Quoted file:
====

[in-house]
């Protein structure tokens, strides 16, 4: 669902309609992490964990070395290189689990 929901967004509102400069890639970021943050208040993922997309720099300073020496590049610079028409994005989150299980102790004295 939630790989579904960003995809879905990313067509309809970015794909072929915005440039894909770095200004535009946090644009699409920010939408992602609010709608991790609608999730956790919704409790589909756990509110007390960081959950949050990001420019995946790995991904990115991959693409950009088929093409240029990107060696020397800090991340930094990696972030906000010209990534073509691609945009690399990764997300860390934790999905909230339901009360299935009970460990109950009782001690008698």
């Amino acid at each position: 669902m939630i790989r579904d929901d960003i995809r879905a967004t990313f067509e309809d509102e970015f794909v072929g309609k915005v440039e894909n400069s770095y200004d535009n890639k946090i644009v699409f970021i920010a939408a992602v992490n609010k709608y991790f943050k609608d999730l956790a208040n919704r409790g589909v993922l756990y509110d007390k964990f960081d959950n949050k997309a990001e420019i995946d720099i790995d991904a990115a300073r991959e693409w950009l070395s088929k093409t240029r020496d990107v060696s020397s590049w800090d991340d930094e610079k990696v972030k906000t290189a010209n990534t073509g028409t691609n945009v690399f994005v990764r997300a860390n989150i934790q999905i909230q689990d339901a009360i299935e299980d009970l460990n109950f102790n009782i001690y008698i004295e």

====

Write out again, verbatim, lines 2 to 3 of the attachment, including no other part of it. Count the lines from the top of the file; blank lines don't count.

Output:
């Protein structure tokens, strides 16, 4: 669902309609992490964990070395290189689990 929901967004509102400069890639970021943050208040993922997309720099300073020496590049610079028409994005989150299980102790004295 939630790989579904960003995809879905990313067509309809970015794909072929915005440039894909770095200004535009946090644009699409920010939408992602609010709608991790609608999730956790919704409790589909756990509110007390960081959950949050990001420019995946790995991904990115991959693409950009088929093409240029990107060696020397800090991340930094990696972030906000010209990534073509691609945009690399990764997300860390934790999905909230339901009360299935009970460990109950009782001690008698």
């Amino acid at each position: 669902m939630i790989r579904d929901d960003i995809r879905a967004t990313f067509e309809d509102e970015f794909v072929g309609k915005v440039e894909n400069s770095y200004d535009n890639k946090i644009v699409f970021i920010a939408a992602v992490n609010k709608y991790f943050k609608d999730l956790a208040n919704r409790g589909v993922l756990y509110d007390k964990f960081d959950n949050k997309a990001e420019i995946d720099i790995d991904a990115a300073r991959e693409w950009l070395s088929k093409t240029r020496d990107v060696s020397s590049w800090d991340d930094e610079k990696v972030k906000t290189a010209n990534t073509g028409t691609n945009v690399f994005v990764r997300a860390n989150i934790q999905i909230q689990d339901a009360i299935e299980d009970l460990n109950f102790n009782i001690y008698i004295e």